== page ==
Kanchanaburi is the place to come if you like your history and want a trip with a little more backbone to it rather than just Full Moon Parties and pretty beaches. The location of the infamous Bridge on the River Kwai, Kanchanaburi is not a party place but it is in many ways Thailand’s historical gem, so if you are interested in history make sure you don’t leave it off the itinerary.
Death Railway Bridge
The main reason many people go to Kanchanaburi is to see the bridge that cost the lives of countless British and Australian POWs in the Second World War. In reality it can look a little smaller and less imposing than many imagine but take the time to remember that it was brought over from neighboring Indonesia and then reassembled in the scorching Thai heat by forced labor. There are different ways to see the bridge, one of which is to walk across it, although it is usually crowded and not necessarily the best way to take in the scale of the structure. Another option is to rent a boat and drive underneath the bridge so that you can take it all in the way or you can take a train across it, by far the best option with lets you enjoy the surrounding scenery at the same time.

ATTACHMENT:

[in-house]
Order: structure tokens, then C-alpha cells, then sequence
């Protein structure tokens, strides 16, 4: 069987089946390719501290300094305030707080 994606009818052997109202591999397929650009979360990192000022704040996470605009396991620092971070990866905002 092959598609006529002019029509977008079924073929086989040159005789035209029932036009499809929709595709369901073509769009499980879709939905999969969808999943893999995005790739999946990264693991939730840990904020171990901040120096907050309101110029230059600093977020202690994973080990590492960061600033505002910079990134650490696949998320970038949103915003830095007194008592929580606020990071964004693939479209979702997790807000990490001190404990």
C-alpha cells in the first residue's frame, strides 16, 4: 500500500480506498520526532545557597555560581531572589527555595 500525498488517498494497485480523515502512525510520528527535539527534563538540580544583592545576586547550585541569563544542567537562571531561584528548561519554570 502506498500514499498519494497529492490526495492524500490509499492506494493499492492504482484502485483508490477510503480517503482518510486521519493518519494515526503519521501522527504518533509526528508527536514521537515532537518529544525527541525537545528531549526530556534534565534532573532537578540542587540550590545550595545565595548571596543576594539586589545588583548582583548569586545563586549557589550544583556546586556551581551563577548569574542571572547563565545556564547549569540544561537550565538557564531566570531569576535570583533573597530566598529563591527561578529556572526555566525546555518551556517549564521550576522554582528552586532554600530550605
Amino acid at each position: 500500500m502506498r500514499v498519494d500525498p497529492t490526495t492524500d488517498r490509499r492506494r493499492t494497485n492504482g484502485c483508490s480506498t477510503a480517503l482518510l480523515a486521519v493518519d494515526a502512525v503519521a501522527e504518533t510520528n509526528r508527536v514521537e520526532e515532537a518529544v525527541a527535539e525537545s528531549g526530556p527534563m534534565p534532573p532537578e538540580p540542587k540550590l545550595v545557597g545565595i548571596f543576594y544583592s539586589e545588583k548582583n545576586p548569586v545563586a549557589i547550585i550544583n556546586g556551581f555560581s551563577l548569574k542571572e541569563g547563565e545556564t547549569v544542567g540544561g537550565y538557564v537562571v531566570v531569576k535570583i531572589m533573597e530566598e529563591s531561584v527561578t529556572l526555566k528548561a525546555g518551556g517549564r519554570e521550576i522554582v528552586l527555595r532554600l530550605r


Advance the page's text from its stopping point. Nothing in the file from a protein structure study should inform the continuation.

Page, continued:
Death Railway Museum
To learn more about the building of the bridge and the almost 50,000 lives that were lost doing so, the Death Railway Museum is a difficult but informative experience that goes along with an afternoon visit to the railway itself. By Thai standards the museum is extremely well done and sensitive in the way it has been put together, with comprehensive signs and explanations in English. There is also a coffee shop that overlooks the war cemetery at the end of the museum which can be a good way to end a visit there.
Visiting the Erawan National Park is one the nicer activities in the area around Kanchanaburi (90 minutes by bus), especially due to the great hike leading up to the waterfalls at the top. Before making the decision to get here, you should know that the time of the year and week influence the experience you’ll have. Why? Well, because if you go in the dry season, you won’t see much of the waterfalls, rather just a little stream of water coming down the rocks. Also, if you decide to go in the weekend, you can expect a lot of locals since visiting the park is also a weekend trip for many Thai nationals. Once you’ve made the decision to go, make sure you’ll bring along some decent shoes knowing that it can be quite the workout because there are several levels (7 to be precise) which require you to hike your way up. It does have a sweet reward at the end, as you can swim with the fish in the beautiful colored water for some refreshment. So if hiking is your thing and you’re not afraid to take a dip into the falls, we definitely recommend this!
Kanchanaburi is definitely less of a tourist destination in terms of relaxation and ‘fun’ (although it does have the Erawan Waterfalls) and more a trip to a memorial of a dark period in history. Despite this however, the scenery is beautiful and the Death Museum and Railway are both done in a moving way to preserve the memory of those who lost their lives Kanchanaburi.